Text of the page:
Ambrosie hopeful for European broadcast deals this CFL season

By Dan Barnes, Postmedia

It’s fair to judge the Canadian Football League’s global outreach strategy, CFL 2.0 as it’s known, at least in part on its ability to pad the coffers.

And according to commissioner Randy Ambrosie, the league’s globetrotting point man on the file, the early financial returns will start coming in this season in the form of international broadcast agreements.

“There’s a discussion underway in Mexico right now that’s being collaborated on with our friends at the (Liga de Futbol Americano Profesional). I think it’s not unreasonable to expect we could have a broadcast deal in Mexico for this season,” Ambrosie said last weekend, after returning from meetings in London, Vienna and Helsinki with officials from football federations in four Nordic and three European countries

“Based on the tone of the meetings, and I offer that as a caution, I don’t think it’s unreasonable to expect we’ll have a broadcast deal or two in Europe this year, at the start of the season,” he added.

“I think in the short term it’s not going to be life-altering money. But anything we get in that arena is going to be incremental, which is of course positive. It’s also going to expose our game to a new population of potential fans and get our league known in other parts of the world. In the short term, whatever money we’re able to secure will be great, but the real opportunity is to get fans outside of Canada and North America watching our game.”

Martin Soderberg of the Swedish American Football Federation, said he has no doubt there will be a broadcast deal in place in his country prior to the 2019 CFL season, but he would not offer details.

“Since there still is not a confirmed agreement it would be questionable of me to discuss such matters,” he said in an email.

More immediately, there will be perhaps a total of a dozen German, French and Nordic players at the CFL player combine in Toronto in late March. If necessary, a draft of global players will also be held. In January, the nine CFL teams drafted 27 Mexican university and professional players in Mexico City, following a player combine there.

The potential for the presence of international players on CFL rosters in 2019 plays into the league’s ability to sign those broadcast and digital streaming deals abroad.

“You get one or two of these young players on a roster and now you can attract a group of fans interested in following one of their countrymen,” said Ambrosie. “The other side of it is we’re also interested in getting Canadians who might not normally be interested in the CFL but might be interested in somebody who shares their ethnic background, to watch them play in our league.”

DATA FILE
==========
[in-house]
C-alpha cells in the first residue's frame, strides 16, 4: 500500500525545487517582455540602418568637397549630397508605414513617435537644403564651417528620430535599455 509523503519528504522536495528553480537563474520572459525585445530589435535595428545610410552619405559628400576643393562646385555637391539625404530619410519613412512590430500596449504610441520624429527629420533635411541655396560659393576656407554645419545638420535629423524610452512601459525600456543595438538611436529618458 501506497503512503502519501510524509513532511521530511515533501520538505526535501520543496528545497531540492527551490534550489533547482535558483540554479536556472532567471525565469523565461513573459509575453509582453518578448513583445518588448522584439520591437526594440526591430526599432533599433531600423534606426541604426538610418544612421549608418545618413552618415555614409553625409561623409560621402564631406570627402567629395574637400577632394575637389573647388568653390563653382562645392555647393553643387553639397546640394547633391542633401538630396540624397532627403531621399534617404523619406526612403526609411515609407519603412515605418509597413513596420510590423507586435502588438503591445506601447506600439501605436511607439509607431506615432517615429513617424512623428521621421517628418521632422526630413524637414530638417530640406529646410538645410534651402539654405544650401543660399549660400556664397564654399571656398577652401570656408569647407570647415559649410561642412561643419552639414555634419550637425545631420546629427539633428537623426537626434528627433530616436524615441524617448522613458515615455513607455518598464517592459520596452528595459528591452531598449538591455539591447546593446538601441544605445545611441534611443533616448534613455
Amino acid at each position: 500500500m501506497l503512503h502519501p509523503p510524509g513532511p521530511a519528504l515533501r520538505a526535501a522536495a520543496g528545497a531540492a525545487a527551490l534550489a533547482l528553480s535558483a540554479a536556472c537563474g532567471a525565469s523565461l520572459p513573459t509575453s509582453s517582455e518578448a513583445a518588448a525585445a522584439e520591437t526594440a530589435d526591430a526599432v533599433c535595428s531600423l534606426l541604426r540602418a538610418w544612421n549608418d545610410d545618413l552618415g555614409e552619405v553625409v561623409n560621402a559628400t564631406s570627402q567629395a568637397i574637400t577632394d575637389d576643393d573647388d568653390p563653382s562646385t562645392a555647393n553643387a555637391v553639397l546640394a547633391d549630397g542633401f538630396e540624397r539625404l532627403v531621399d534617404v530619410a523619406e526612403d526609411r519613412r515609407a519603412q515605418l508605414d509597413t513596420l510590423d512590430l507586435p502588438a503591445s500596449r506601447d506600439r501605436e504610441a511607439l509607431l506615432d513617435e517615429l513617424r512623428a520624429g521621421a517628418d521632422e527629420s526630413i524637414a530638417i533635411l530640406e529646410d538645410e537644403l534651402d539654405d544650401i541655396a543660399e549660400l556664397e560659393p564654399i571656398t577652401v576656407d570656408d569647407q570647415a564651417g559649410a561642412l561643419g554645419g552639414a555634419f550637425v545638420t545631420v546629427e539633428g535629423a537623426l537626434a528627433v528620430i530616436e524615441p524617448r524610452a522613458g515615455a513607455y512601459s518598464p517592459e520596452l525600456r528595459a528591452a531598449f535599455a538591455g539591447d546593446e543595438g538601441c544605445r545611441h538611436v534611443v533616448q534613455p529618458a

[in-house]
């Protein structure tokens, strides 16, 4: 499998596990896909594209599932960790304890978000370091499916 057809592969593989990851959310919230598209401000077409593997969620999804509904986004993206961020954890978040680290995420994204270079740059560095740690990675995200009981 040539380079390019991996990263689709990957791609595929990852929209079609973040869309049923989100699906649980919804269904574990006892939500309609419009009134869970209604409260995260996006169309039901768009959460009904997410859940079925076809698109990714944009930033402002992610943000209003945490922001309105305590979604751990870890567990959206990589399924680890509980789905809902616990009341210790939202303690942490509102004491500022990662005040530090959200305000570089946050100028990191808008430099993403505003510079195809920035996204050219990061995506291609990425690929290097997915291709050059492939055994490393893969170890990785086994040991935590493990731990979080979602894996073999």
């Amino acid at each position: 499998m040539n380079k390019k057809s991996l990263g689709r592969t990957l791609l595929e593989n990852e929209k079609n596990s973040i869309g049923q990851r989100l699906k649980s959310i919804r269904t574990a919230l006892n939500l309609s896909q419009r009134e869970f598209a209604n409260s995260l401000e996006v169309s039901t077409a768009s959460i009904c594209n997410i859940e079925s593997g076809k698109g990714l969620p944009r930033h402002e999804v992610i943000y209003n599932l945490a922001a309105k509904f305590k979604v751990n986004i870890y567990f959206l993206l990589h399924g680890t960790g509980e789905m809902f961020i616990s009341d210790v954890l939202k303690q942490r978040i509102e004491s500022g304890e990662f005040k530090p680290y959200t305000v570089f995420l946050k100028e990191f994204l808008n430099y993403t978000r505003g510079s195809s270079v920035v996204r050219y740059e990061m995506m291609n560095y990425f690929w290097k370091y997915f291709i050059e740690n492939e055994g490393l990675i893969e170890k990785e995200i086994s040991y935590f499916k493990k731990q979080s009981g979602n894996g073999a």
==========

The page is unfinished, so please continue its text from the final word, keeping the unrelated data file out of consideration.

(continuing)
The CFL 2.0 strategy is bigger than the league itself, and Ambrosie said he is facilitating negotiations between Mexican and Canadian officials on an international clash of university teams.

“Mexico is quite interested in the possibility of some kind of university game, an exchange with Canada involving one of our university teams. It may even be our Vanier Cup champion,” said Ambrosie. “That could be quite a spectacle.”

Sources in Mexico suggest the game could happen as early as December, though they did not specify a location. Nor was it clear whether the Mexican team would be the champions of the public or private university conference.

Ambrosie said he could envision an annual meeting of champs, alternating between Mexican and Canadian sites. He mentioned B.C. Place Stadium as a potential venue. A domed stadium would obviously be necessary if the game were to take place in December, immediately after the Vanier Cup champs are crowned in November.

“This is a conversation that I’m happy to facilitate with (U Sports president) Graham Brown and the university leadership,” said Ambrosie. “I think it would be exciting to see our Vanier Cup champion. There are all kinds of possibilities.”

U Sports officials did not immediately respond to a request for comment on the likelihood that the Vanier Cup champs would participate in such a game this year.

“Part of this is not just what we want to do to grow the CFL game,” said Ambrosie, “it’s how we lean in and partner with U Sports as well and help to really drive the growth of our university game and junior game because they are a critical part of our long-term success.”

Source: Toronto Sun

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